Dividends and Nonforfeiture Options
Dividends—Participating and Nonparticipating Life Insurance Policies
Participating life insurance policies, unlike nonparticipating policies, pay dividends. Operating a life insurance company is much like any other business—there are uncertainties as to payout, returns, and operating expenses. Consequently, a life insurer will calculate premium payments to cover the uncertainties. When the life insurer does better than expected, it returns part of the paid premiums to the insured. Because the IRS considers life insurance dividends to be a return of part of the premium, dividends are not taxable. The source of dividends arises because the actual mortality costs were less than projected; operating expenses were lower than expected; or investment income was greater than expected.
Since the source of dividends result from actual income minus actual expenses, dividends are not payable until at least a year has elapsed—whatever is stated in the policy—and is usually paid on an anniversary date of the policy.
Dividends can usually be taken in the form of cash, or the insurer can retain the dividends to earn interest, reduce premiums, or add paid-up additions or term insurance to the policy.
If the dividend is taken as a premium reduction, the insurer will send the insured the amount of the premium, the amount of the dividend, and the net amount due.
Most policies pay a minimum amount of interest on accumulated dividends, but may pay more if investments are doing better. The insured can withdraw the money at any time, or it will be added to the face policy if the insured dies, or the policy is surrendered for its cash value.
The major disadvantage of accumulated dividends is that taxes must be paid on the income every year, whether withdrawn or not—just like the interest earned on a savings account.
The insured can also use the dividends to buy small amounts of additional paid-up whole life insurance, which increases the face value of the policy. The advantage of increasing life insurance this way is that there is no expense charge for the additional life insurance—thus, the premium buys more life insurance than if sales charges and other expenses were deducted. The other advantage is that the insured does not need to prove insurability. Hence, this is a good option for someone in poor health who wants to increase their life insurance.
Eventually, the insured can convert to a single-premium life insurance policy if the legal reserve of the main policy and the paid-up policies is enough for the coverage desired.
Another possibility is to collect the face value as an endowment. If the legal reserves of the main policy and the paid-up policies equal the face value of the main policy, then the insured can collect that money as an endowment.
The dividend can also be used to buy 1 year term insurance. If the policyholder has borrowed against the policy, then part of the dividend can be used to buy term insurance equal to the face value of the policy. If the insured should die before paying back the loan, the beneficiary will still receive the full value of the policy.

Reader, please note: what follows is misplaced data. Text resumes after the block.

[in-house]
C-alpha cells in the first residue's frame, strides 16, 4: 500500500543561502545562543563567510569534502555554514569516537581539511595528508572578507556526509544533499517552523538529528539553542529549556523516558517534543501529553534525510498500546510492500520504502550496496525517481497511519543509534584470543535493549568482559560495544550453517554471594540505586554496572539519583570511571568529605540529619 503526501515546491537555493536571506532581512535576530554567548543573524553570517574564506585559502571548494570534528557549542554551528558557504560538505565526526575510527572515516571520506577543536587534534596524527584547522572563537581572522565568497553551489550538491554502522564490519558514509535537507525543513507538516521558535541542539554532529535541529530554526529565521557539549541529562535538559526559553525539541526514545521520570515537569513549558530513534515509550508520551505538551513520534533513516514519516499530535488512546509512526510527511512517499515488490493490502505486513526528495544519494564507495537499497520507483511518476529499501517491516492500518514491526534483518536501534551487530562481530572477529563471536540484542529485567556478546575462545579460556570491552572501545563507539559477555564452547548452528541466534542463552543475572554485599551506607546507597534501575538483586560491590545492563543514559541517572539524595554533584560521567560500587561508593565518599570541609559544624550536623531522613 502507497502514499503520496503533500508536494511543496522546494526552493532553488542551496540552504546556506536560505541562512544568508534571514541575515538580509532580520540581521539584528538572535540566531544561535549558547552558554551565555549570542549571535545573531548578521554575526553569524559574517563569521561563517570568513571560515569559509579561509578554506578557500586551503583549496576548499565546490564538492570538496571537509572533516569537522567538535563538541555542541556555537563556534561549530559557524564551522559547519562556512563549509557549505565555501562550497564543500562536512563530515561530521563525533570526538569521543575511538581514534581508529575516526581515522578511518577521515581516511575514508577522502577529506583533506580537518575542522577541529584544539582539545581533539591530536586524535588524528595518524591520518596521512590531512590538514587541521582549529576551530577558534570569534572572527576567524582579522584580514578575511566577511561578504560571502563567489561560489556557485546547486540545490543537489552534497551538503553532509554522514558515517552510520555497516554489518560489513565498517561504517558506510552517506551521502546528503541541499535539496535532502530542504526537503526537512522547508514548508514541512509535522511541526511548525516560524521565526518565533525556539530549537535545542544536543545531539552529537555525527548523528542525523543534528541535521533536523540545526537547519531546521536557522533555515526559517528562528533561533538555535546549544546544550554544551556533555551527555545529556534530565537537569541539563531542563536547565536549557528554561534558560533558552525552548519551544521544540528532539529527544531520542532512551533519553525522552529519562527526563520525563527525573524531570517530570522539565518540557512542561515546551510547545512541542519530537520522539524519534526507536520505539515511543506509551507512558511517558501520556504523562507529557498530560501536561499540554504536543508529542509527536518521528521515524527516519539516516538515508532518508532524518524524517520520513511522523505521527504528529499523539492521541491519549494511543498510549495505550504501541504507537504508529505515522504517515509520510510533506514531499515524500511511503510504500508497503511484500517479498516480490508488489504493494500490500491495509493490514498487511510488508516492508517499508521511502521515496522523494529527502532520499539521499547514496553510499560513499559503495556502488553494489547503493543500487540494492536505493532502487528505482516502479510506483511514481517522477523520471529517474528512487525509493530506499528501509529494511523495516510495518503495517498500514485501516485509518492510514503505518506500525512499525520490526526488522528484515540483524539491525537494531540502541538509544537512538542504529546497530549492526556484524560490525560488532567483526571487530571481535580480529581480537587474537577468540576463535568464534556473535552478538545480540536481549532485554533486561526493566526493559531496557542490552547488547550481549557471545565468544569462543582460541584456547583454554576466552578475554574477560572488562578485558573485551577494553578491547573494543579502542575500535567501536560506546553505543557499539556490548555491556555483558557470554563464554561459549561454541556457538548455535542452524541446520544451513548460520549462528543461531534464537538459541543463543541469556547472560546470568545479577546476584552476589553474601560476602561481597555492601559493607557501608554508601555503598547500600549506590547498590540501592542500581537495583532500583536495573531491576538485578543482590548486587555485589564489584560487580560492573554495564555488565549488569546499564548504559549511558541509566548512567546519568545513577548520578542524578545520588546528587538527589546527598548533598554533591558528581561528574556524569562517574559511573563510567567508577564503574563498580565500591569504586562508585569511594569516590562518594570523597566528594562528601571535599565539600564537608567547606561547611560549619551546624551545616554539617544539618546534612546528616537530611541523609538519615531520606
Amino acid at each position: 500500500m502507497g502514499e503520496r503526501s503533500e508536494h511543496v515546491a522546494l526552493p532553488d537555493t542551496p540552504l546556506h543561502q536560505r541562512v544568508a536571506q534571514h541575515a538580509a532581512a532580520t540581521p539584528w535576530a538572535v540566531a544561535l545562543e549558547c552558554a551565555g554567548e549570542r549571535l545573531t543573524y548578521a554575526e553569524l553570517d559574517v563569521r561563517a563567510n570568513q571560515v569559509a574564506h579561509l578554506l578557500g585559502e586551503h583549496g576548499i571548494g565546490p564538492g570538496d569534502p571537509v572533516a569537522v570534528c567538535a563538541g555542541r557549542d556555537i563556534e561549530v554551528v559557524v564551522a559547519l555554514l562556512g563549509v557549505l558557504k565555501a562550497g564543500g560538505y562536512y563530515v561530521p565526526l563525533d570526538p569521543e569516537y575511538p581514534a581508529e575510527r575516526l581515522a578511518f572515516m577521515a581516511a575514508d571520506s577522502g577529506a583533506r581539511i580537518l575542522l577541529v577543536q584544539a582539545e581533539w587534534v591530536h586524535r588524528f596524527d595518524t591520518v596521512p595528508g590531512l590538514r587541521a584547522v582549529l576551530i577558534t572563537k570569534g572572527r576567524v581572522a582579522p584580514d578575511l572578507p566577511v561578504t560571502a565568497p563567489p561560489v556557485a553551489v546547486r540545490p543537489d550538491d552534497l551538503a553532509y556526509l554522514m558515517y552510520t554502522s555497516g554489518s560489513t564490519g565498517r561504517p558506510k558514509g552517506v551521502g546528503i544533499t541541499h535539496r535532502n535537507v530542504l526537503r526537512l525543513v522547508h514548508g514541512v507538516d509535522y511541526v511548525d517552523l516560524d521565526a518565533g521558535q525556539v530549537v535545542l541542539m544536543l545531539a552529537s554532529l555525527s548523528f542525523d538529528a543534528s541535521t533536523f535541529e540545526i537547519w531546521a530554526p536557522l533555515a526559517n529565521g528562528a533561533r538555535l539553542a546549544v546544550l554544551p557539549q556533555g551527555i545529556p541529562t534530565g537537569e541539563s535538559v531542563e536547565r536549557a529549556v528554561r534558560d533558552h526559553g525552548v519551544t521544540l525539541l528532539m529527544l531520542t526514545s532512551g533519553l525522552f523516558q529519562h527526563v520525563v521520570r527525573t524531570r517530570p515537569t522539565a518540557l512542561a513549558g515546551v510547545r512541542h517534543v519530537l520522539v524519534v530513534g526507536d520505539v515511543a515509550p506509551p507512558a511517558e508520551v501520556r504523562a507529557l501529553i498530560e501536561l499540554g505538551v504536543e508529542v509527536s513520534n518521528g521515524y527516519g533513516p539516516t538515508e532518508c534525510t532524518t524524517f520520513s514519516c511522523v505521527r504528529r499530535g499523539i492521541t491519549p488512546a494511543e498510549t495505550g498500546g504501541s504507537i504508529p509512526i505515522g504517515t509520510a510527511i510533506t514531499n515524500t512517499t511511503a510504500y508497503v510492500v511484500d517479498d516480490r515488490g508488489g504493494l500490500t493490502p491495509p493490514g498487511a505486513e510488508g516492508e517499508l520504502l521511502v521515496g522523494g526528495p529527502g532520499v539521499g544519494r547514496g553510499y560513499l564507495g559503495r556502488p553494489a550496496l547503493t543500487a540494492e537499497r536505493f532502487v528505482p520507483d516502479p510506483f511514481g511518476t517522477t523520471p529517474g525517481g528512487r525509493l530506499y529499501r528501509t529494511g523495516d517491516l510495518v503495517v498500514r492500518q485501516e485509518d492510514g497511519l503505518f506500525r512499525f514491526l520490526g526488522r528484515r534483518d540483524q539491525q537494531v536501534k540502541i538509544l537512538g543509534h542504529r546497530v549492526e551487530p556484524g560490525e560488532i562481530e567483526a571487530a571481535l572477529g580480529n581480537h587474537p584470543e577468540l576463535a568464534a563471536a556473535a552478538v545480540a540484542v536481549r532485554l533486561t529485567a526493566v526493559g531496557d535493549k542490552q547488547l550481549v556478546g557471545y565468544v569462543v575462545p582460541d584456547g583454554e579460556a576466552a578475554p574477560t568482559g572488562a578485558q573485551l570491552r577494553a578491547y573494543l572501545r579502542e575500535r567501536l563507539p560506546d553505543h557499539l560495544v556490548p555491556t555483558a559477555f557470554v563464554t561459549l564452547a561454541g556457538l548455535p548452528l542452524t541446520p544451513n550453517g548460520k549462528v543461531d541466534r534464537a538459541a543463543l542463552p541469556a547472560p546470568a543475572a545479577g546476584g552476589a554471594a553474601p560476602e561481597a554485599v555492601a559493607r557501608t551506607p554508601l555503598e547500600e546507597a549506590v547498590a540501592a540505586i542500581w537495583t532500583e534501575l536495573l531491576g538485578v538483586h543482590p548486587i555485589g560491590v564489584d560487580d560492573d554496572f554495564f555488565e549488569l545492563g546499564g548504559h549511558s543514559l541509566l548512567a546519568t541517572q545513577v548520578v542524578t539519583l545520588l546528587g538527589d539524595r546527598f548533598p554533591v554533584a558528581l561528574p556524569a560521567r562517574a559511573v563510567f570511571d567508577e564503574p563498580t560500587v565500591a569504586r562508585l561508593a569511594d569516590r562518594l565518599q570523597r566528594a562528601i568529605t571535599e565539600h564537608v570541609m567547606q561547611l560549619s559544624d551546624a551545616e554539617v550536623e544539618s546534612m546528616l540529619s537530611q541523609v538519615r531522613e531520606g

A 2nd option for term insurance that very few companies offer is yearly, renewable term insurance. For a young person, a small dividend can greatly increase the death benefit. The amount of term insurance that can be purchased depends on the amount of the dividend, the age of the insured, and the insurer's rates.
Often, people stop paying premiums on their life insurance policies. For most types of insurance, the policy terminates after the grace period, but if the policy has cash value, then state law prevents life insurance companies from simply terminating the contract and keeping the cash value. Insurance companies can provide 4 different nonforfeiture options:
- paying the cash surrender value to the insured;
- convert the insurance to term life insurance;
- convert to a reduced paid-up insurance policy;
- convert it to an annuity.
If the policyholder does not choose an option, most insurance companies choose the term life insurance option.
If the cash surrender option is chosen, then the insured receives the cash value of the policy, which is taxed as ordinary income. The policy cannot be reinstated.
If the policy is converted into term life insurance (aka extended-term option), then it will have the same face value as the original policy, but the term will be determined by the cash value of the policy—the greater the cash value and the lower the face amount of the policy, the longer the term. A policy converted to term insurance can be reinstated under the reinstatement provision of the contract.
The cash value can also be used to pay for reduced paid-up insurance. The face value of the paid-up policy will be commensurate with the amount of the cash value of the policy, but will be less than the original policy. Under this option, the original policy can also be reinstated under the reinstatement provision.
Most insurance companies will also allow the insured to buy a single-premium, immediate annuity, which pays the policyholder an amount commensurate with the cash value of the policy and the policyholder's age for the rest of his life. There are 2 advantages to buying an annuity this way: there are no sales charges or other expenses, and the mortality table used in calculating the annuity payments is the same mortality table used for calculating life insurance premiums. Because life insurance mortality tables list shorter life expectancies than the mortality tables used in calculating premiums for annuities, the annuity payments are larger.